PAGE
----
The 195 countries that are Parties to Paris Climate Agreement committed through Nationally Determined Contribution (NDCs) to reduce emissions of Green House Gases or GHGs. What is more, commitments were made by the developed countries to provide USD 100 billion every year to the developing countries for reducing the emissions. But the promises and pledges are not met, implementation is not only slow but also miserable and inadequate and almost suicidal.

The decade from 2010 to 2019 had the highest increase in greenhouse gas emissions in human history, the last four months of 2023 are hottest on the records, the last 11 months have caused the highest economic losses due to extreme climate events. The window to limit warming to 1.5°C, the target set by the world leaders in Paris Climate Agreement is rapidly closing and the gap between where emissions should be and where they are, is widening fast as per the UNEP Emission Gap Report (EGR) released recently.

Will COP28 be any different?

Experts have stated over last one year their expectations ranging from strong action oriented negotiations, making mitigation and adaptation finance available to developing countries as matter of emergency to operationalising loss and damage fund, focussing on non-CO2 greenhouse gases like methane, community-based and sub-national climate actions, undertaking out-of-box technologies including  Carbon Dioxide Removal (CDR), space reflected solar electricity and so on. But there are also several outcomes that are not expected from this meeting.

Firstly, world is not expecting non-verified claims by countries, particularly by world leaders in COP28. Such claims promote greenwashing or misleading the public to believe that climate action is being taken for NetZero. There is more risk from greenwashing than the climate crisis itself, as stated by UN Secretary General Antonio Guterres.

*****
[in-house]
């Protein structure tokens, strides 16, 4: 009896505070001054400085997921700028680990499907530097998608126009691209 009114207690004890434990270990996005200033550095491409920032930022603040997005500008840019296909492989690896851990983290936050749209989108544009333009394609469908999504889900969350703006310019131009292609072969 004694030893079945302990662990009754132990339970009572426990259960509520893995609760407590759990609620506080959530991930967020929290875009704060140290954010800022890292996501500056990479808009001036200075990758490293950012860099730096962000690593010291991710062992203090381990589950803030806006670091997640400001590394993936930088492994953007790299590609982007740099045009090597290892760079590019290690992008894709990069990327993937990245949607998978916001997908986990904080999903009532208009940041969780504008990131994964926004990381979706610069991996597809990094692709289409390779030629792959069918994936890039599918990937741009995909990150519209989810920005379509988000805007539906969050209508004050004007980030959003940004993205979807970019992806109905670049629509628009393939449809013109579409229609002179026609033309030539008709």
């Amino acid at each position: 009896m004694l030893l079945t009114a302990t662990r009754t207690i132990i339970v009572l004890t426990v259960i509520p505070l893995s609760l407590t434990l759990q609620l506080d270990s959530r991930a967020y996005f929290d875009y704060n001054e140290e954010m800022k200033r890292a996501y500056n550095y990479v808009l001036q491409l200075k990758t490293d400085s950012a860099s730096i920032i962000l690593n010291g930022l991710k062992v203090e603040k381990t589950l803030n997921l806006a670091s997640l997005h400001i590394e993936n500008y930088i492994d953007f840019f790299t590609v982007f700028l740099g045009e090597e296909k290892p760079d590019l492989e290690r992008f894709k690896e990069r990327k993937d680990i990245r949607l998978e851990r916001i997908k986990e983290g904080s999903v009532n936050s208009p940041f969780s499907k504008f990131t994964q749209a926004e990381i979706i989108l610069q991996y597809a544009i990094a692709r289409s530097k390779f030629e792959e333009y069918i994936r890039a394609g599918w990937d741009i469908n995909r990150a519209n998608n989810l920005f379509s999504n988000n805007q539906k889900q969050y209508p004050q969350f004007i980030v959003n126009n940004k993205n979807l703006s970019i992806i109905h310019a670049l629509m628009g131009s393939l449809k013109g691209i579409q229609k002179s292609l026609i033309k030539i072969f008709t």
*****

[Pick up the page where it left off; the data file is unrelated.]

Secondly, the world does not expect that the vital issues related to  mitigation, adaptation and finance are side-lined, with focus remaining on irrelevant issues. Recently we have witnessed  commotions like  denouncing UAE’s presidency as oil-nation’s presidency, prioritising the action on mitigating fugitive methane by ignoring the reduction of emissions of Carbon Dioxide, inclusion of private finance in meeting the governmental public finance pledge of USD100 billion annually from 2020, asking China to contribute to the finances to developing countries, prioritizing carbon-offset, changing the definition of developing countries to ‘least-developing-countries, uncertain schemes like carbon-trading and carbon removal by overlooking the mitigation through lifestyle change.

Thirdly, the world does not expect that speeches by world leaders with deceptive declarations, diplomacy-coated falls promises delivered in the COP. In this context decision of President Biden not to attend COP28 is indeed welcome. Better not to be there than tricking the world with fake-pledges!

Fourthly, the world does not expect alternative technologies like battery operated EVs and Solar Panel be considered as climate-friendly unless the environmentally friendly reuse, recycle and disposal of panels and batteries are integral part of such technologies.

Fifthly, the world does not expect the issue of climate justice be discussed without historical context. Recently, British charity Oxfam said that the carbon emissions of the countries that were colonised should be assigned to the colonisers. World, in this context is not expecting to keep International Court of Justice excluded from the issue of climate-crimes during the World War III. Punitive measures could range from exposing the countries by ‘naming and shaming’ to more serious ‘climate-sanctions’.

Can the event underway at Expo City in Dubai succeed in meeting these expectations? Let us wait to see by end of COP28 if the negotiators are serious about delivering on what the world expects and also what it does not expect!


By Rajendra Shende is a former Director UNEP, Founder Director Green TERRE Foundation, coordinating lead author, IPCC that won Nobel peace prize, IIT Alumnus.

Originally Published at : https://mediaindia.eu/environment/what-is-expected-and-what-is-not-expected-from-cop28-in-dubai/?fbclid=IwAR17pzpYGwNtRdWOGO33Ex8wbg8wEpwMXCUWjN1BkayZ1PxfKmPiXglyaoM